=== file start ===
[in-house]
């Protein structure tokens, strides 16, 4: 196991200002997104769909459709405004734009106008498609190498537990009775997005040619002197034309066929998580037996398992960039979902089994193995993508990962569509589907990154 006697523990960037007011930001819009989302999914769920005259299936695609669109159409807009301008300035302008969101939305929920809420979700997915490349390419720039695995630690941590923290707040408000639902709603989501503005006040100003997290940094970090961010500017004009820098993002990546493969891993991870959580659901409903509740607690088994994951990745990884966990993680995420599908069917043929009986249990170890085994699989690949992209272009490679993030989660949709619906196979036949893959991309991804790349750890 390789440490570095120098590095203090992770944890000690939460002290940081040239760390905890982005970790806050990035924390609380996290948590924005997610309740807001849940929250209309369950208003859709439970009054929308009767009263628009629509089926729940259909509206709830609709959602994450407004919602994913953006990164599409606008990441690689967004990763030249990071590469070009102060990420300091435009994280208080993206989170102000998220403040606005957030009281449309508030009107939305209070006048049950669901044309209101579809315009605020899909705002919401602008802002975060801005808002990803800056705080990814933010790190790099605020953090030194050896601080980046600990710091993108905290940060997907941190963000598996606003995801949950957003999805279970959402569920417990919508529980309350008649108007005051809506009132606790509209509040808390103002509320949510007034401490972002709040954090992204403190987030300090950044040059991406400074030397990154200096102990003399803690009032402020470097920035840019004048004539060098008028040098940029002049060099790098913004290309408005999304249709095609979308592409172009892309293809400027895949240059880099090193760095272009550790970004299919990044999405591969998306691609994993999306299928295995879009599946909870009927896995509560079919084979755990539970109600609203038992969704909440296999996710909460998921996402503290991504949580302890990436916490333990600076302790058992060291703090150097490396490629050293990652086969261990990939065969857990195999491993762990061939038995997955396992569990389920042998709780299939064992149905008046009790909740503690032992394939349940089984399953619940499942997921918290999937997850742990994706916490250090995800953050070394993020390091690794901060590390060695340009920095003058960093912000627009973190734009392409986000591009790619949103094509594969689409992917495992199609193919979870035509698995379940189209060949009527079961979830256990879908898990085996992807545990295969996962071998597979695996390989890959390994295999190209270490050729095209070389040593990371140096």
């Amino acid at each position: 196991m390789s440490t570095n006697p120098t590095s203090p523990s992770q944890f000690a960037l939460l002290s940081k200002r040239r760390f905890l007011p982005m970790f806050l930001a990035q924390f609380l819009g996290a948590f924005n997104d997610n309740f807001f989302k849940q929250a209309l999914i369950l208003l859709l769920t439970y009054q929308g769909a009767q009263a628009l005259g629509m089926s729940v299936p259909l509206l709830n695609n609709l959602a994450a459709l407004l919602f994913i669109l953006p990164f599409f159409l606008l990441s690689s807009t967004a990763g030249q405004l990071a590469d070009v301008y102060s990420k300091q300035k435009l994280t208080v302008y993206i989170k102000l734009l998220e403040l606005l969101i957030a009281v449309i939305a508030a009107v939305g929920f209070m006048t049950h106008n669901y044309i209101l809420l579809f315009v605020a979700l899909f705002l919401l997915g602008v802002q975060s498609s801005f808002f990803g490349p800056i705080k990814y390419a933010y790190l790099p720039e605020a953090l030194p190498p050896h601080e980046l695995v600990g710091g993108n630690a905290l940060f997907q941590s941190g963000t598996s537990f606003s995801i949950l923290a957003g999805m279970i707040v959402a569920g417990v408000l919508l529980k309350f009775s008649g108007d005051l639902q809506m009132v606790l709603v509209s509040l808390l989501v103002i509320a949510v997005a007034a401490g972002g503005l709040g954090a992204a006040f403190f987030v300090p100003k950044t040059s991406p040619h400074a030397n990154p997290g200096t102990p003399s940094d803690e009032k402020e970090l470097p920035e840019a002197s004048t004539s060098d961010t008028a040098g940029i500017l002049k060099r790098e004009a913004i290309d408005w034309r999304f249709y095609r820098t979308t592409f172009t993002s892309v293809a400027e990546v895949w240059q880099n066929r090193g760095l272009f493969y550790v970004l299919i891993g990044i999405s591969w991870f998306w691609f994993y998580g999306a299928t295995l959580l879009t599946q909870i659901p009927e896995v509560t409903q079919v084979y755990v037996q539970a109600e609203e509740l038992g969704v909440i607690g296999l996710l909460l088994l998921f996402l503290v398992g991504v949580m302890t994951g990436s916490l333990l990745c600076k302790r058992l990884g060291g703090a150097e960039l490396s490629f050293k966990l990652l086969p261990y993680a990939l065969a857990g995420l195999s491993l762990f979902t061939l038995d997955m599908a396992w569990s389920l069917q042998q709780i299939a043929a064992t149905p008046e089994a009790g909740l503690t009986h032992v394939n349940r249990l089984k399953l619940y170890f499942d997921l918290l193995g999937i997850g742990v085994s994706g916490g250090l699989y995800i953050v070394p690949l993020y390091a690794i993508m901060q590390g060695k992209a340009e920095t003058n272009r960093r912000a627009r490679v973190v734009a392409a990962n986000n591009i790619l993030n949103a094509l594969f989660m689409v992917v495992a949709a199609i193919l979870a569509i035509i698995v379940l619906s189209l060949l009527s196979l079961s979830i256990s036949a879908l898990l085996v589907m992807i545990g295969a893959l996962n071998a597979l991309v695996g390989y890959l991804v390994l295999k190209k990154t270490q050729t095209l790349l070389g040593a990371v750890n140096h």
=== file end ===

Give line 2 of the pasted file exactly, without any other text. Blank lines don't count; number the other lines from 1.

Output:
């Protein structure tokens, strides 16, 4: 196991200002997104769909459709405004734009106008498609190498537990009775997005040619002197034309066929998580037996398992960039979902089994193995993508990962569509589907990154 006697523990960037007011930001819009989302999914769920005259299936695609669109159409807009301008300035302008969101939305929920809420979700997915490349390419720039695995630690941590923290707040408000639902709603989501503005006040100003997290940094970090961010500017004009820098993002990546493969891993991870959580659901409903509740607690088994994951990745990884966990993680995420599908069917043929009986249990170890085994699989690949992209272009490679993030989660949709619906196979036949893959991309991804790349750890 390789440490570095120098590095203090992770944890000690939460002290940081040239760390905890982005970790806050990035924390609380996290948590924005997610309740807001849940929250209309369950208003859709439970009054929308009767009263628009629509089926729940259909509206709830609709959602994450407004919602994913953006990164599409606008990441690689967004990763030249990071590469070009102060990420300091435009994280208080993206989170102000998220403040606005957030009281449309508030009107939305209070006048049950669901044309209101579809315009605020899909705002919401602008802002975060801005808002990803800056705080990814933010790190790099605020953090030194050896601080980046600990710091993108905290940060997907941190963000598996606003995801949950957003999805279970959402569920417990919508529980309350008649108007005051809506009132606790509209509040808390103002509320949510007034401490972002709040954090992204403190987030300090950044040059991406400074030397990154200096102990003399803690009032402020470097920035840019004048004539060098008028040098940029002049060099790098913004290309408005999304249709095609979308592409172009892309293809400027895949240059880099090193760095272009550790970004299919990044999405591969998306691609994993999306299928295995879009599946909870009927896995509560079919084979755990539970109600609203038992969704909440296999996710909460998921996402503290991504949580302890990436916490333990600076302790058992060291703090150097490396490629050293990652086969261990990939065969857990195999491993762990061939038995997955396992569990389920042998709780299939064992149905008046009790909740503690032992394939349940089984399953619940499942997921918290999937997850742990994706916490250090995800953050070394993020390091690794901060590390060695340009920095003058960093912000627009973190734009392409986000591009790619949103094509594969689409992917495992199609193919979870035509698995379940189209060949009527079961979830256990879908898990085996992807545990295969996962071998597979695996390989890959390994295999190209270490050729095209070389040593990371140096």